China Plans National Security Laws for Hong Kong After Last Year’s Unrest: Sources

By Reuters
May 21, 2020Hong Kongshare
China Plans National Security Laws for Hong Kong After Last Year’s Unrest: Sources
Protesters hold up US national flags at Edinburgh Place in Hong Kong, on Dec. 12, 2019. (Sung Pi-lung/The Epoch Times)

HONG KONG—China will propose national security laws for Hong Kong in an attempt to crush pro-democracy activists who are fighting to keep their freedom, according to three people with direct knowledge of the matter. The city was plunged last year into its deepest turmoil since it returned to Chinese rule in 1997.

The South China Morning Post newspaper, citing unnamed sources, said the laws would ban secession, foreign interference, terrorism and all seditious activities aimed at toppling the central government and any external interference in the former British colony.

Later on Thursday, Chinese state news agency Xinhua confirmed that China’s rubber-stamp legislature, the National People’s Congress (NPC), will propose national security legislation for Hong Kong at its annual session.

The legislation, which could be introduced as a motion to China’s NPC, could be a turning point for its freest and most international city, potentially triggering a revision of its special status in Washington and likely to spark more unrest.

Online posts have already emerged urging people to gather to protest on Thursday night and dozens were seen shouting pro-democracy slogans in a shopping mall as riot police stood nearby.

Hong Kong people took to the streets last year, sometimes in their millions, to protest a now-withdrawn bill that would have allowed extraditions of criminal suspects to mainland China. The movement broadened to include demands for broader democracy amid perceptions that Beijing was tightening its grip over the city.

“If Beijing passes the law … how (far) will civil society resist repressive laws? How much impact will it unleash onto Hong Kong as an international financial center?” said Ming Sing, political scientist at the Hong Kong University of Science and Technology.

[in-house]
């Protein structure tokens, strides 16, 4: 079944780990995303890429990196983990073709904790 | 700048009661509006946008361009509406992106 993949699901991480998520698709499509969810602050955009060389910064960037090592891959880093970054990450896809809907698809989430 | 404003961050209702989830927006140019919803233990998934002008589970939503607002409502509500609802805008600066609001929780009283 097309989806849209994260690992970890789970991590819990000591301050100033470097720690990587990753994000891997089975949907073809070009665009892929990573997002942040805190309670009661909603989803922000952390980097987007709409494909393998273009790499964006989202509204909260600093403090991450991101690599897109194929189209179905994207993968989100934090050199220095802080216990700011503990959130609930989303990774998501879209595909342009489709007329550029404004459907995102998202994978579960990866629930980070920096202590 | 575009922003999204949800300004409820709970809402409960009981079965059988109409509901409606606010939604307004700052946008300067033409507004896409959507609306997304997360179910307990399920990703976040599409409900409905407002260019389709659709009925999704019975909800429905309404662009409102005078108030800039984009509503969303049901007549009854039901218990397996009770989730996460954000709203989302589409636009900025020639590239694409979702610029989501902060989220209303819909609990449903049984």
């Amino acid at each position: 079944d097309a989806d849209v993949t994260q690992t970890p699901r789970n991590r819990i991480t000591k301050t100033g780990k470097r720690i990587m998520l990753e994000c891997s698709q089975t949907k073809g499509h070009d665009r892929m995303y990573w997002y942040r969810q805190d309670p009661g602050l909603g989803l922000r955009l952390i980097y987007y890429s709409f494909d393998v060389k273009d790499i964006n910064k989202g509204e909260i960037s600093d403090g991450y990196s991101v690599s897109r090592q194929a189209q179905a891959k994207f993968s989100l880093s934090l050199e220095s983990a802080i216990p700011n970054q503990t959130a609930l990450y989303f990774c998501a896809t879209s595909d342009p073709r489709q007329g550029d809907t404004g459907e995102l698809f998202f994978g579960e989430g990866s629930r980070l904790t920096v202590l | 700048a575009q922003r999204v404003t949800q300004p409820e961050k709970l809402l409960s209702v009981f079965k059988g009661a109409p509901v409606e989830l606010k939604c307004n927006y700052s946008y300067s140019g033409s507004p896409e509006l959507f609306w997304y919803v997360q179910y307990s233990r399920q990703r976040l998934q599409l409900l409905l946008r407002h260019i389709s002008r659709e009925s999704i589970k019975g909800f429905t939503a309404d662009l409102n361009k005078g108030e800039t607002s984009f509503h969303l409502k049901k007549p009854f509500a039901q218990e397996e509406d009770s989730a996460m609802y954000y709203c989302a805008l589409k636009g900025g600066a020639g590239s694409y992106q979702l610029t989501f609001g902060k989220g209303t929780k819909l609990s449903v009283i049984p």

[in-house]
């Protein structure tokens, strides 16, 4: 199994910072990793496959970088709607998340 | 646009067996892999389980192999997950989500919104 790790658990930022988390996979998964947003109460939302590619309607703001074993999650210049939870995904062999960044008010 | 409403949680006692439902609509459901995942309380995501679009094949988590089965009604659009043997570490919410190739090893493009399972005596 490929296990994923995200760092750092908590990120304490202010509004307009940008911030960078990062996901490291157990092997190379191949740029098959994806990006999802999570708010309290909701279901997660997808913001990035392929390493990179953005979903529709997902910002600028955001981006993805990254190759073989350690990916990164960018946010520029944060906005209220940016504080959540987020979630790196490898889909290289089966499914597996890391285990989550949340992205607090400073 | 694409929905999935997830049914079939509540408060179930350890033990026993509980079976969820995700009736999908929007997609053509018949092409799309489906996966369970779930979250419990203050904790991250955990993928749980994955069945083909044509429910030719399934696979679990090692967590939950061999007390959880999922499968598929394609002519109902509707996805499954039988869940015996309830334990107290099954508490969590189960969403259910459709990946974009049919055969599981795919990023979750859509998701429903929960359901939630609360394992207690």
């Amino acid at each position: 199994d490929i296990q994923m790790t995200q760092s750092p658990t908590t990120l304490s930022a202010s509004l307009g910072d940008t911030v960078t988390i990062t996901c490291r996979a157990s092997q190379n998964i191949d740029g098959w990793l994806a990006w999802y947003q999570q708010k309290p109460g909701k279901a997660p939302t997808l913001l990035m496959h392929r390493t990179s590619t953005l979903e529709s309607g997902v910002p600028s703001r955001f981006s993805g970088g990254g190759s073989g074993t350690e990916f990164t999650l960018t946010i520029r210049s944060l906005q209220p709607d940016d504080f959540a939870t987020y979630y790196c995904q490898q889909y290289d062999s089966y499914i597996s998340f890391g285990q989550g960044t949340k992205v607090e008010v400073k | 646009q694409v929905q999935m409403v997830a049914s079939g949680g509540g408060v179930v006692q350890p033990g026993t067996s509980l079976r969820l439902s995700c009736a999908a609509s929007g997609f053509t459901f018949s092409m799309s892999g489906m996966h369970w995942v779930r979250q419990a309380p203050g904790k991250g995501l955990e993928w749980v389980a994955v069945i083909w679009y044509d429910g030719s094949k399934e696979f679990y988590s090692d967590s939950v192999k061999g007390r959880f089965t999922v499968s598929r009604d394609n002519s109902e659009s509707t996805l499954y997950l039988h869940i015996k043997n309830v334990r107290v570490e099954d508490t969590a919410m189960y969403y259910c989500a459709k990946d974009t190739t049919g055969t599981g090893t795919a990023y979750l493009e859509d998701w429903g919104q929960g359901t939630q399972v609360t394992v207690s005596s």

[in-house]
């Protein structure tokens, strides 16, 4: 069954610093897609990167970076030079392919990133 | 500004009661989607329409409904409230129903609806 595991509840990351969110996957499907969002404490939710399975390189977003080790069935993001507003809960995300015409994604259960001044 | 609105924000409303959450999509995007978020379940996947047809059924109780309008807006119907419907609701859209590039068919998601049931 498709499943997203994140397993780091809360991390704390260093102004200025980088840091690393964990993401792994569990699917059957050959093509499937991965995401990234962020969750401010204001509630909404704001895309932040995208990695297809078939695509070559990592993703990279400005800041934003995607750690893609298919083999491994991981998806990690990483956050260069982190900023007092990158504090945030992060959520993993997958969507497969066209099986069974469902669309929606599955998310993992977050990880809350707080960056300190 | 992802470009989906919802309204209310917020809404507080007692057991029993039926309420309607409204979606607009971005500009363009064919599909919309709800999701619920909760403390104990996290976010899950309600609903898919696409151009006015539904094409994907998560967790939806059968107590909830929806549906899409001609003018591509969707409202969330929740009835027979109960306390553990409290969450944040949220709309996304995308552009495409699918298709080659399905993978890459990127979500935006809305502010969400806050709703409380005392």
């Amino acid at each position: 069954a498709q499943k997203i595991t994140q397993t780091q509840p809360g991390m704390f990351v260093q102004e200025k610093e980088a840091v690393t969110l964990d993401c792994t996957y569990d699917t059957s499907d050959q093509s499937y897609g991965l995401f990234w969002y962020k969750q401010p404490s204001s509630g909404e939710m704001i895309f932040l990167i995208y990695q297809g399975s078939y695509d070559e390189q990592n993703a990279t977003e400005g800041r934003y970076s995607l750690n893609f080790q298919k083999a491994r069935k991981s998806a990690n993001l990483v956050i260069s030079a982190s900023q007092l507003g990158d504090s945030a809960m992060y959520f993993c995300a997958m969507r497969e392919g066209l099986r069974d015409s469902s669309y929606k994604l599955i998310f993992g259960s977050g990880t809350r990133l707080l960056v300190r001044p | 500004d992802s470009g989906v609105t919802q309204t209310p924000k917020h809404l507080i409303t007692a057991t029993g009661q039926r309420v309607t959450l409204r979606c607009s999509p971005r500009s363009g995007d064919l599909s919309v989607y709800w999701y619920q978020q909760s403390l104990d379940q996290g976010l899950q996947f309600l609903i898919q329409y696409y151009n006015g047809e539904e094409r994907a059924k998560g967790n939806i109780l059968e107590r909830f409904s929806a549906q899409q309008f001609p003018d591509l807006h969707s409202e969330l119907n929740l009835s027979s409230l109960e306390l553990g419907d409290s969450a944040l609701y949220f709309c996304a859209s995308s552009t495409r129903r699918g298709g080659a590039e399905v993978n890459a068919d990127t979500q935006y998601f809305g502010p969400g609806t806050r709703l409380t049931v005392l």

The Hong Kong dollar weakened on the news.

The technical details of the proposals remain unclear but an announcement will be made in Beijing later on Thursday, one senior Hong Kong government source said.

The largely rubber-stamp body kicks off its full annual session on Friday in Beijing, after being delayed for months by the CCP (Chinese Communist Party) virus, commonly known as the novel coronavirus.

U.S. Secretary of State Mike Pompeo said on May 6 he was delaying the report assessing whether Hong Kong was sufficiently autonomous to warrant Washington’s special economic treatment that has helped it remain a world financial center.

The delay was to account for any actions at the National People’s Congress, he said.

Tension between the two superpowers has heightened in recent weeks, as they exchanged accusations on the handling of the CCP virus pandemic, souring an already worsening relationship over trade.

NTD Photo
Protesters rally inside Charter Garden, Hong Kong, on Jan. 19, 2020. (Sun Pi-lung/The Epoch Times)

Bypass Mechanism

A previous attempt by Hong Kong to introduce national security legislation, known as Article 23, in 2003 was met with mass peaceful protests and shelved.

Hong Kong has a constitutional obligation to enact Article 23 “on its own,” but similar laws can be introduced by Beijing separately into an annex of the Basic Law, the city’s mini-constitution.

That legal mechanism could bypass the city’s legislature as the laws could be imposed by promulgation by Hong Kong’s pro-Beijing government.

“Some people are destroying Hong Kong’s peace and stability. Beijing saw all that has happened,” pro-establishment lawmaker Christopher Cheung, who is not part of discussions in Beijing, told Reuters.

“Legislation is necessary and the sooner the better.”

National security legislation has been strongly opposed by pro-democracy protesters who argue it could erode the city’s freedoms and high degree of autonomy, guaranteed under the “one country, two systems” formula put in place when it returned to Chinese rule.

A senior Western diplomat, who declined to be identified, said the imposition of such laws from China, without any local legislative process, would hurt international perceptions about the city and its economy.

Protesters denounce what they see as the creeping meddling in Hong Kong by China’s Communist Party rulers.

By James Pomfret and Clare Jim. NTD staff contributed to this report.

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